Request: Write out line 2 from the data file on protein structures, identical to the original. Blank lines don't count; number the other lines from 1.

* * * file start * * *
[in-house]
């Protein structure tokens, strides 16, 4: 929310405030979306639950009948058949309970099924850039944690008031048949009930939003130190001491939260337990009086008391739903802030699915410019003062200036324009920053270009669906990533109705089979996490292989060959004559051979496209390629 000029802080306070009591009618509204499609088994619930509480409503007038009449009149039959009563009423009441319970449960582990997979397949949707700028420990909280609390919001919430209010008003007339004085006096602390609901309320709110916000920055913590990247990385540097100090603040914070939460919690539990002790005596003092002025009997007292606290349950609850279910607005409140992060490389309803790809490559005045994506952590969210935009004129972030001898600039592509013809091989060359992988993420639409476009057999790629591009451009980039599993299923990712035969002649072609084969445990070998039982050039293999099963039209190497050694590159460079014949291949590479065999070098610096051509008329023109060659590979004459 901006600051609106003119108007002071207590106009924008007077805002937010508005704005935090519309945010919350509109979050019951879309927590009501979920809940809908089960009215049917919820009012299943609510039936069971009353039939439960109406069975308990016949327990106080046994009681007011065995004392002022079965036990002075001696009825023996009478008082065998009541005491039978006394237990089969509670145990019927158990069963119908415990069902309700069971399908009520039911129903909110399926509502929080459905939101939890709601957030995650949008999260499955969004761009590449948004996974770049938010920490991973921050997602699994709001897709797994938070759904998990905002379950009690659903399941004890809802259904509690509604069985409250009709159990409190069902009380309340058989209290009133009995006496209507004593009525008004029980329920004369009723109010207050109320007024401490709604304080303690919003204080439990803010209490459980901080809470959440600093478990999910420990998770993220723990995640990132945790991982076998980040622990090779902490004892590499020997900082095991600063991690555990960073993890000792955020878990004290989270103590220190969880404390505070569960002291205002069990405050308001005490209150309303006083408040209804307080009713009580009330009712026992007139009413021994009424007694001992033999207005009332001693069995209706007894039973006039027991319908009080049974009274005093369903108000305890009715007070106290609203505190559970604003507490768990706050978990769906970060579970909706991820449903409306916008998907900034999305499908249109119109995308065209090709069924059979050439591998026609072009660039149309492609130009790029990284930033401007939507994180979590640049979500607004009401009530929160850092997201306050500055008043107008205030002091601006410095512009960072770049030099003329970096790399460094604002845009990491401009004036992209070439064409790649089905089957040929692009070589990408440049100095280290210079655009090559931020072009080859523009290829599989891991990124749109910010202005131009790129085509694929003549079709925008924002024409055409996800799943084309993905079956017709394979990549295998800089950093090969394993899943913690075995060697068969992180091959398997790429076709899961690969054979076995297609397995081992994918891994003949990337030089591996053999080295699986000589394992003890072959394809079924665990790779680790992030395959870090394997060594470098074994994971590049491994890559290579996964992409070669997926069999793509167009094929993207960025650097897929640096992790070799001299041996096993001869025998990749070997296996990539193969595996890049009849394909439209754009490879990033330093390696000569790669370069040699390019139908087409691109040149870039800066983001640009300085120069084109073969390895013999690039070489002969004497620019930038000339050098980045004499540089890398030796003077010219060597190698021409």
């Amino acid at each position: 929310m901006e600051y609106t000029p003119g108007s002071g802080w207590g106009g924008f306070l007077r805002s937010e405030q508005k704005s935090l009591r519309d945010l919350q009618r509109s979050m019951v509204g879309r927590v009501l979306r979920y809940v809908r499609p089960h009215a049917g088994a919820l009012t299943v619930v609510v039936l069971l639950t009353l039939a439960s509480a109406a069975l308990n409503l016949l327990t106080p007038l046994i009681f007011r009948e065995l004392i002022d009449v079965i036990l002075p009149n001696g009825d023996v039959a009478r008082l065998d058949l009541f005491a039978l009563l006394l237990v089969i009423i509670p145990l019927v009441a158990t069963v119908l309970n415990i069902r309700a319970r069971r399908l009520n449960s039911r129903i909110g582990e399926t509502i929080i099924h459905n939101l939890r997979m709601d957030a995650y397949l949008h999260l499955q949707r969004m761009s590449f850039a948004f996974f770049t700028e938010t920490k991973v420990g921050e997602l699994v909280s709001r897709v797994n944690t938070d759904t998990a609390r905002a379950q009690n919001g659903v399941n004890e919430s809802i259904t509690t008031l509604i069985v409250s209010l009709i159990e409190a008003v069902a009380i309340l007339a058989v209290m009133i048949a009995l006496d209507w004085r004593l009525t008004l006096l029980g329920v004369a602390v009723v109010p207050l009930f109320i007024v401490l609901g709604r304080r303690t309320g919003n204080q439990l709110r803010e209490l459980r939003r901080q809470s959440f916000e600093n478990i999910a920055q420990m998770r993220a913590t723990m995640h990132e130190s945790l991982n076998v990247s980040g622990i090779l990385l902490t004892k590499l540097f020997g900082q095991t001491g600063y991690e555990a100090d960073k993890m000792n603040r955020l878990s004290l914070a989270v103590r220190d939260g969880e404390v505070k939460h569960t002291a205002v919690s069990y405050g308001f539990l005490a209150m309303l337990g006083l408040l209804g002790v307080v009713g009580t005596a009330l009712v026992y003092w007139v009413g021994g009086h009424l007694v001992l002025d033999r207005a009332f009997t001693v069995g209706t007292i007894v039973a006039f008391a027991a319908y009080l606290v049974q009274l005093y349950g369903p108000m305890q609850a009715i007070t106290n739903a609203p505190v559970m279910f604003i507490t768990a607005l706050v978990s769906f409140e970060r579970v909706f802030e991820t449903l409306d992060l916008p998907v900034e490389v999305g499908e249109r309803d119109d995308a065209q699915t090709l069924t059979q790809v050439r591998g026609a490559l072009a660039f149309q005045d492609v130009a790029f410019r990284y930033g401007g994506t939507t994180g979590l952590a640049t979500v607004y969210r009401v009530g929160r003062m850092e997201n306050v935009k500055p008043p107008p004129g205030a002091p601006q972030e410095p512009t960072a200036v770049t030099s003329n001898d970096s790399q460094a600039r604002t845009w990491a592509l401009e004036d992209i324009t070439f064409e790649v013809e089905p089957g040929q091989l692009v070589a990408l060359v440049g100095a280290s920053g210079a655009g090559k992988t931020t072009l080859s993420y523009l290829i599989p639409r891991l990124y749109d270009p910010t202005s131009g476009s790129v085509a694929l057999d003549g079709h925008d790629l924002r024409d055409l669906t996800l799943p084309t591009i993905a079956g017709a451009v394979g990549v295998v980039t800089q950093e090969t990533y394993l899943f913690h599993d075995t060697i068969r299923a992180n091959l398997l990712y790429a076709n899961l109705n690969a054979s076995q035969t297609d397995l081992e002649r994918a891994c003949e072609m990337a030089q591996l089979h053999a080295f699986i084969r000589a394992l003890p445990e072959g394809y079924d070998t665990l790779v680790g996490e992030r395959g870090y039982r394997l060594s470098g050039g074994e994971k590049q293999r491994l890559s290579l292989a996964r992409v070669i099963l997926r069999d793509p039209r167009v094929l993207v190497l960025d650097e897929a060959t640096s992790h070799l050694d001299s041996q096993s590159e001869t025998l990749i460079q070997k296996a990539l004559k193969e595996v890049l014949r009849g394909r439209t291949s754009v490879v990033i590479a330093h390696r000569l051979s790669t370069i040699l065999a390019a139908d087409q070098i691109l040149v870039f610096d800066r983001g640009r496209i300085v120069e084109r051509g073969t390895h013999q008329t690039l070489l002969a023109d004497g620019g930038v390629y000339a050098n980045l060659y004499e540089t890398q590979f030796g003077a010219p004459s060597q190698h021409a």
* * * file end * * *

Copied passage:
């Protein structure tokens, strides 16, 4: 929310405030979306639950009948058949309970099924850039944690008031048949009930939003130190001491939260337990009086008391739903802030699915410019003062200036324009920053270009669906990533109705089979996490292989060959004559051979496209390629 000029802080306070009591009618509204499609088994619930509480409503007038009449009149039959009563009423009441319970449960582990997979397949949707700028420990909280609390919001919430209010008003007339004085006096602390609901309320709110916000920055913590990247990385540097100090603040914070939460919690539990002790005596003092002025009997007292606290349950609850279910607005409140992060490389309803790809490559005045994506952590969210935009004129972030001898600039592509013809091989060359992988993420639409476009057999790629591009451009980039599993299923990712035969002649072609084969445990070998039982050039293999099963039209190497050694590159460079014949291949590479065999070098610096051509008329023109060659590979004459 901006600051609106003119108007002071207590106009924008007077805002937010508005704005935090519309945010919350509109979050019951879309927590009501979920809940809908089960009215049917919820009012299943609510039936069971009353039939439960109406069975308990016949327990106080046994009681007011065995004392002022079965036990002075001696009825023996009478008082065998009541005491039978006394237990089969509670145990019927158990069963119908415990069902309700069971399908009520039911129903909110399926509502929080459905939101939890709601957030995650949008999260499955969004761009590449948004996974770049938010920490991973921050997602699994709001897709797994938070759904998990905002379950009690659903399941004890809802259904509690509604069985409250009709159990409190069902009380309340058989209290009133009995006496209507004593009525008004029980329920004369009723109010207050109320007024401490709604304080303690919003204080439990803010209490459980901080809470959440600093478990999910420990998770993220723990995640990132945790991982076998980040622990090779902490004892590499020997900082095991600063991690555990960073993890000792955020878990004290989270103590220190969880404390505070569960002291205002069990405050308001005490209150309303006083408040209804307080009713009580009330009712026992007139009413021994009424007694001992033999207005009332001693069995209706007894039973006039027991319908009080049974009274005093369903108000305890009715007070106290609203505190559970604003507490768990706050978990769906970060579970909706991820449903409306916008998907900034999305499908249109119109995308065209090709069924059979050439591998026609072009660039149309492609130009790029990284930033401007939507994180979590640049979500607004009401009530929160850092997201306050500055008043107008205030002091601006410095512009960072770049030099003329970096790399460094604002845009990491401009004036992209070439064409790649089905089957040929692009070589990408440049100095280290210079655009090559931020072009080859523009290829599989891991990124749109910010202005131009790129085509694929003549079709925008924002024409055409996800799943084309993905079956017709394979990549295998800089950093090969394993899943913690075995060697068969992180091959398997790429076709899961690969054979076995297609397995081992994918891994003949990337030089591996053999080295699986000589394992003890072959394809079924665990790779680790992030395959870090394997060594470098074994994971590049491994890559290579996964992409070669997926069999793509167009094929993207960025650097897929640096992790070799001299041996096993001869025998990749070997296996990539193969595996890049009849394909439209754009490879990033330093390696000569790669370069040699390019139908087409691109040149870039800066983001640009300085120069084109073969390895013999690039070489002969004497620019930038000339050098980045004499540089890398030796003077010219060597190698021409």